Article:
Scientists found milk components that may treat central nervous system (CNS) conditions, including anxiety and depression. These are new generation compounds that showed promising results in preclinical studies, predicting the avoidance of side effects caused by anxiolytics and antidepressants found in pharmacies.
Milk can indeed calm down many people — just think of the glasses of warm milk you had before going to bed and be able to get a good sleep after a hard day. But now, scientists went farther, and after examining milk components, they found peptides that could specifically treat anxiety and depression in clinical patients.
Using milk as a therapy
The use of milk for the treatment of diverse conditions is not new. Milk is a carrier of mother-to-young signals that are usually related to stress management and metabolic and developmental adaptations indispensable for the survival of the newborn. Harnessing those milk properties, many companies worldwide study specific components that can be beneficial for the health of humans.
One indicative example is the use of Lactium in dietary supplements. Lactium is a protein obtained from bovine milk hydrolysates after enzyme digestion. It’s a milk-derived mixture of ingredients that doesn’t cause any side effects. This product is used as a supplement to help with anxiety management, such as stress, sleep disorders, lack of concentration and more.
Based on the same idea that milk components help the newborn with stress management, Lactocore, a Massachusetts-based startup, decided to go even further and isolate individual milk peptides that could treat CNS disorders in a safe, direct and specific clinical setting.
Starting from Bos taurus milk hydrolysates, the Lactocore team used mass spectrometry to obtain individual peptides. “Regulatory peptides are found in milk of all mammals, and they are evolutionarily conserved (i.e., many of these signaling peptides are the same or have a similar structure in most species),” said Dr. Anton Malyshev, CEO and co-founder of Lactocore, predicting that cow’s milk peptides will be effective in humans. Later, they computationally converted the major peptides to tetrapeptides. “We focused our research on short peptides as candidate ligands because of their pristine safety and tolerability profiles for human therapies,” stated Dr. Malyshev. Once they identified a set of tetrapeptides, the scientists performed the docking with their in-house developed algorithm, Peptimize1. The docking consists of searching for peptides that (in silico) bind to the target proteins — in this case, neuronal proteins known to mediate anxiolytic effects of clinically successful drugs. After in vivo experimentation with the most promising tetrapeptides, Lactocore found that one of the candidates, codenamed LCGA-17, had the best potential to be developed as a drug for treating anxiety disorders2.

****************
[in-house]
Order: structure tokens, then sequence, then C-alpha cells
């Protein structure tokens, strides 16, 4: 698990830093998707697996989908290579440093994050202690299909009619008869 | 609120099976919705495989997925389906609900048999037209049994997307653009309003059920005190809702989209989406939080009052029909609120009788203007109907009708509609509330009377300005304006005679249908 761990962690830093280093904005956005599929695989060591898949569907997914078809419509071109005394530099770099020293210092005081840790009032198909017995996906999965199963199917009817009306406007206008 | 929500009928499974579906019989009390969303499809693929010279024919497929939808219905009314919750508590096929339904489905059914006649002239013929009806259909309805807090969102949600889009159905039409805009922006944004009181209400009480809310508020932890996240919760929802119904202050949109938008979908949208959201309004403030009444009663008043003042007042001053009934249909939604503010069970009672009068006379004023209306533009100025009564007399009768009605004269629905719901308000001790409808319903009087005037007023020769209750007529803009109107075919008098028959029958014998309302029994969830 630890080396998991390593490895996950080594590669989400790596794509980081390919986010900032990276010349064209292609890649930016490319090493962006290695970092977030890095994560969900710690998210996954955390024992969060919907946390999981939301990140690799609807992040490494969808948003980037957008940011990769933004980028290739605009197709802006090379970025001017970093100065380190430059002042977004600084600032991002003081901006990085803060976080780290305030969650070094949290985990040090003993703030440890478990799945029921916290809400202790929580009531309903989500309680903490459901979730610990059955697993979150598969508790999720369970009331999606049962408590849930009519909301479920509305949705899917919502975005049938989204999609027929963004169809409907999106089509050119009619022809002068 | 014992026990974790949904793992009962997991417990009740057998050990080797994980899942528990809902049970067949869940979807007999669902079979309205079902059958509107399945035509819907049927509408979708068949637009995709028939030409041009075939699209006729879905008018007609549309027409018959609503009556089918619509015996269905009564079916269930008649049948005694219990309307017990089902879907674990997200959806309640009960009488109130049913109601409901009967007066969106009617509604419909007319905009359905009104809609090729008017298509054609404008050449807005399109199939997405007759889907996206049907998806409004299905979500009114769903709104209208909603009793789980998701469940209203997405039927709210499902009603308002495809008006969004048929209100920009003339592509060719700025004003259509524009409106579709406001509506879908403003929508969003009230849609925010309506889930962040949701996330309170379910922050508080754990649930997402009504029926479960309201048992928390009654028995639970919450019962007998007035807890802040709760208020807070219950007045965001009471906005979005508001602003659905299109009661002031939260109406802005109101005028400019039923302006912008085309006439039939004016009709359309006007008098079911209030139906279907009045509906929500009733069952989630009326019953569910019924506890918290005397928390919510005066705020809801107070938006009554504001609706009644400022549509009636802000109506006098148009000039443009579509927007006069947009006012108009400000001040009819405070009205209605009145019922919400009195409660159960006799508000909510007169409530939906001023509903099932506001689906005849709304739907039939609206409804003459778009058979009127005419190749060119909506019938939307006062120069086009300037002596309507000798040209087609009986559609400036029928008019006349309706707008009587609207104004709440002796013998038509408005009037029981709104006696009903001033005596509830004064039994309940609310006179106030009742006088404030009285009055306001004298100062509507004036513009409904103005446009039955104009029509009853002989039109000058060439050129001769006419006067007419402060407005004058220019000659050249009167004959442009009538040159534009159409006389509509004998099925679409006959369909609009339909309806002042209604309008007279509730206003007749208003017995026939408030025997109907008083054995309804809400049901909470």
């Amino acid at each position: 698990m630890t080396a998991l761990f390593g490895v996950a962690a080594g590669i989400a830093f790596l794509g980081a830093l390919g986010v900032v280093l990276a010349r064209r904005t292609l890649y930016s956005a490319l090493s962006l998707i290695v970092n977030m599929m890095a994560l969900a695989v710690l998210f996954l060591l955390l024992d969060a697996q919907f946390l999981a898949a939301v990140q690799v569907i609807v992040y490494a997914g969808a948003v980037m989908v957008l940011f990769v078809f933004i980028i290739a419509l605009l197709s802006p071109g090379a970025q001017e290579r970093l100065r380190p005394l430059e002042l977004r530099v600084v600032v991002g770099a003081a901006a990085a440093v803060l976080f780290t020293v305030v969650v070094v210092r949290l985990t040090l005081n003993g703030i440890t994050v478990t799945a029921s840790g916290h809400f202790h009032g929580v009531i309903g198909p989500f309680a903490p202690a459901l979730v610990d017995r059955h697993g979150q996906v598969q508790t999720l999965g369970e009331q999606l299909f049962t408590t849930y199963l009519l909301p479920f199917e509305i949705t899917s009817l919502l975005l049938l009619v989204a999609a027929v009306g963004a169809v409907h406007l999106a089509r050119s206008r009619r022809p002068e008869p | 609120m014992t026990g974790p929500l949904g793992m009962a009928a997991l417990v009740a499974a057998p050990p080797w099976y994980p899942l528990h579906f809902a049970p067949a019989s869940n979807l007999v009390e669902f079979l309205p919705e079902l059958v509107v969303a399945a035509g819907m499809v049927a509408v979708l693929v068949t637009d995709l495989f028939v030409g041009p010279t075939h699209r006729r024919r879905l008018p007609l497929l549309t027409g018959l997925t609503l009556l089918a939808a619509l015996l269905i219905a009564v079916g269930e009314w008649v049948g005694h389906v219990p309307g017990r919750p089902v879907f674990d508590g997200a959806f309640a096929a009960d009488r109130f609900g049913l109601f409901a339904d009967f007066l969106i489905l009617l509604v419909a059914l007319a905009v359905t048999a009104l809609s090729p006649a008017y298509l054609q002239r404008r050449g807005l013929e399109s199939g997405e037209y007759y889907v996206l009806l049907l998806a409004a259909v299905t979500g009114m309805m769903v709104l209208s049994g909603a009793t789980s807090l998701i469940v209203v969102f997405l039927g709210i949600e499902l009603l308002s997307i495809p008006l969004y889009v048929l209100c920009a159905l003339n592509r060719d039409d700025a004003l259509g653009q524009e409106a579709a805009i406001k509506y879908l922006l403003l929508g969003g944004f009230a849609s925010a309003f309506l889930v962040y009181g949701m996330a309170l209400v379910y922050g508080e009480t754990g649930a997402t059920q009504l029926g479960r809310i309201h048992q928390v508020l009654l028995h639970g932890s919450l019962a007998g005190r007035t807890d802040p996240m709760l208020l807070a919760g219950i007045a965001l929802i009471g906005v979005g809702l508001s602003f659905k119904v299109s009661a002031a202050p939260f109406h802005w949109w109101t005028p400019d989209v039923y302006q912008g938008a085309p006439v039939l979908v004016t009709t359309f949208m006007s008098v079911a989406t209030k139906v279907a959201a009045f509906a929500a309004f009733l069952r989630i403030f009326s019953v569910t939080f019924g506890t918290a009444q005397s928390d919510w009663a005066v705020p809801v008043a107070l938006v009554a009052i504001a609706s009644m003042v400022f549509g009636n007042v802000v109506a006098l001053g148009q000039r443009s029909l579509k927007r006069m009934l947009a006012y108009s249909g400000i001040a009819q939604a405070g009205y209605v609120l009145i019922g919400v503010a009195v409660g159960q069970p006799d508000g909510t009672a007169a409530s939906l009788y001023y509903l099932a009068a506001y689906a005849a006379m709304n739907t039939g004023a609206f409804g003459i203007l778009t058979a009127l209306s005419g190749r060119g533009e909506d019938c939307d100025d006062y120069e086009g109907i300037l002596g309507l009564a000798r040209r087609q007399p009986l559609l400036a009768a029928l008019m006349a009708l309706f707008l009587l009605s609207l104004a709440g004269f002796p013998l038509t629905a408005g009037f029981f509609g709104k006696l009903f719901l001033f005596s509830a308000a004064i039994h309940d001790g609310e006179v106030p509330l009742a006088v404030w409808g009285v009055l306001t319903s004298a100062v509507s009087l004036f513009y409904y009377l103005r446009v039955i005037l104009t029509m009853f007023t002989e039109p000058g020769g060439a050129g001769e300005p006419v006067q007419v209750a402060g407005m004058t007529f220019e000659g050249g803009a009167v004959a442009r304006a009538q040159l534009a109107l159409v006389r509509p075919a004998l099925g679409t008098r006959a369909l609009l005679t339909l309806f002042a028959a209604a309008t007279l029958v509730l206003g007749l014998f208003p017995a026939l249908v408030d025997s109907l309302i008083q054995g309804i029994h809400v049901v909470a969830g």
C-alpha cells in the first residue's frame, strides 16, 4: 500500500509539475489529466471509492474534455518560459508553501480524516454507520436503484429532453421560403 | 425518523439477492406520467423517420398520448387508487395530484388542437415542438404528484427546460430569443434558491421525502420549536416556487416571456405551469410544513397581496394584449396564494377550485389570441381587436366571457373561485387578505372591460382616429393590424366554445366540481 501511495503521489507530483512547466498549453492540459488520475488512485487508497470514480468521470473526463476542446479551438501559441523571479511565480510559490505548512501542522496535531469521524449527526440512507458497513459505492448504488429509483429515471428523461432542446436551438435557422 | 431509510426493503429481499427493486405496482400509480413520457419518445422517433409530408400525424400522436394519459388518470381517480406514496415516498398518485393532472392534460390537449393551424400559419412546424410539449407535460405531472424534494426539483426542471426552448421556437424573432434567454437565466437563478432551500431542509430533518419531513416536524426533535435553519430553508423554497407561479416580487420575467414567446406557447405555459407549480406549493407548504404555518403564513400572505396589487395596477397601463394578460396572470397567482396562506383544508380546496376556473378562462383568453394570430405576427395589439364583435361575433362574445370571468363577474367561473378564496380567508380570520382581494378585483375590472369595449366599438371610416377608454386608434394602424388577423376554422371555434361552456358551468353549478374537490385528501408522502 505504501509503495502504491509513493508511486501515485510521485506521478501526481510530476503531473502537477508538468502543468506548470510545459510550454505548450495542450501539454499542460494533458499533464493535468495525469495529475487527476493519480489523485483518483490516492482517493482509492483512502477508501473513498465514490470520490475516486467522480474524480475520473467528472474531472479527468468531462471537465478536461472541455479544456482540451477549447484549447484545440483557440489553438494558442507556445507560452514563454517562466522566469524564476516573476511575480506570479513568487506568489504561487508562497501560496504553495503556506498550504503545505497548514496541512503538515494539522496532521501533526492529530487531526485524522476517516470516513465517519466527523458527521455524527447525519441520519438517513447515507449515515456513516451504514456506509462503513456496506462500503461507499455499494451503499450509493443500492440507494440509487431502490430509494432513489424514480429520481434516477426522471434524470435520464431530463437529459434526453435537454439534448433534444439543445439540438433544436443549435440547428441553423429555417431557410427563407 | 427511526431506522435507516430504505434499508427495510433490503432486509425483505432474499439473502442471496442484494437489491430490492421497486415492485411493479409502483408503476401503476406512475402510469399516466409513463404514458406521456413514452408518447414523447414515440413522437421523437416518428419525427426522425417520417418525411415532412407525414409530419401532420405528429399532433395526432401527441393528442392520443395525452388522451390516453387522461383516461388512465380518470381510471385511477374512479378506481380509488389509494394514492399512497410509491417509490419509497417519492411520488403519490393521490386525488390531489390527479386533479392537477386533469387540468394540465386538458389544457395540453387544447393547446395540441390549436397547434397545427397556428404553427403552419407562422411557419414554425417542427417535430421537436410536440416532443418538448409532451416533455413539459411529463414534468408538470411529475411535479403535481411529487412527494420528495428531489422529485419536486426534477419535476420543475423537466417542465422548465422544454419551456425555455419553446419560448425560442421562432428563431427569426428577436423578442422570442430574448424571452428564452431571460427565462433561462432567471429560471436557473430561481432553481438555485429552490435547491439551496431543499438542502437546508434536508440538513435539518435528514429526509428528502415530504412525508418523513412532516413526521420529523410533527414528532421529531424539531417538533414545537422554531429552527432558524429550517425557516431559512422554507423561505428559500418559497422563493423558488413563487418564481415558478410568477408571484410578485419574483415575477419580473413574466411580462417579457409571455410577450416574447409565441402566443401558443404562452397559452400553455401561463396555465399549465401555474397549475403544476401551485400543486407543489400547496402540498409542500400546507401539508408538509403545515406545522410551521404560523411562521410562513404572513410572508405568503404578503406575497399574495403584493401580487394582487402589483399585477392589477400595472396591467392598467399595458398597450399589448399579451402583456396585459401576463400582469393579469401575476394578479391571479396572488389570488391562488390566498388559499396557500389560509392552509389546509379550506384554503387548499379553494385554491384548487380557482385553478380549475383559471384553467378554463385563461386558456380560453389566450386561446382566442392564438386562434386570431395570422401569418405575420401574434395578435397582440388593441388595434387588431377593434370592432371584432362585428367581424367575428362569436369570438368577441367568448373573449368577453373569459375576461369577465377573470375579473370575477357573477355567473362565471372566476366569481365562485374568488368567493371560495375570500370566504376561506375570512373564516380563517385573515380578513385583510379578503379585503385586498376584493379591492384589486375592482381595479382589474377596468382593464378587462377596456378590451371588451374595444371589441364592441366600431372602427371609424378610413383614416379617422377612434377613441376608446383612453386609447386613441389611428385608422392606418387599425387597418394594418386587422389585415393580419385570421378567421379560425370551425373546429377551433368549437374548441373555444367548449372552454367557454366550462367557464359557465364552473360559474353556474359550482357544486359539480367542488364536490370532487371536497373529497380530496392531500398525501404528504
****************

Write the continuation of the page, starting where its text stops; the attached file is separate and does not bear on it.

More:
Benefits of new generation peptides against existent drugs
But why explore new drugs when there are already available ones for treating the very same conditions? The answer is simple: even if efficacious, clinically approved anxiolytics and antidepressants produce considerable side effects, including sedation and addiction.
Lactocore’s peptide, LCGA-17, is a new generation peptide tested in preclinical studies using zebrafish and rodents. The scientists found that LCGA-17 has anxiolytic and antidepressant-like characteristics in different behavioral tests applied to both species. Remarkably, LCGA-17 didn’t show sedative effects, and rodents didn’t develop addiction-like behaviors to the drug. Lactocore’s team believes LCGA-17 lacks toxic effects because it’s an easily degradable peptide naturally found in the milk that newborns obtain from their mothers. Clinical studies will tell more about its safety and efficacy in humans.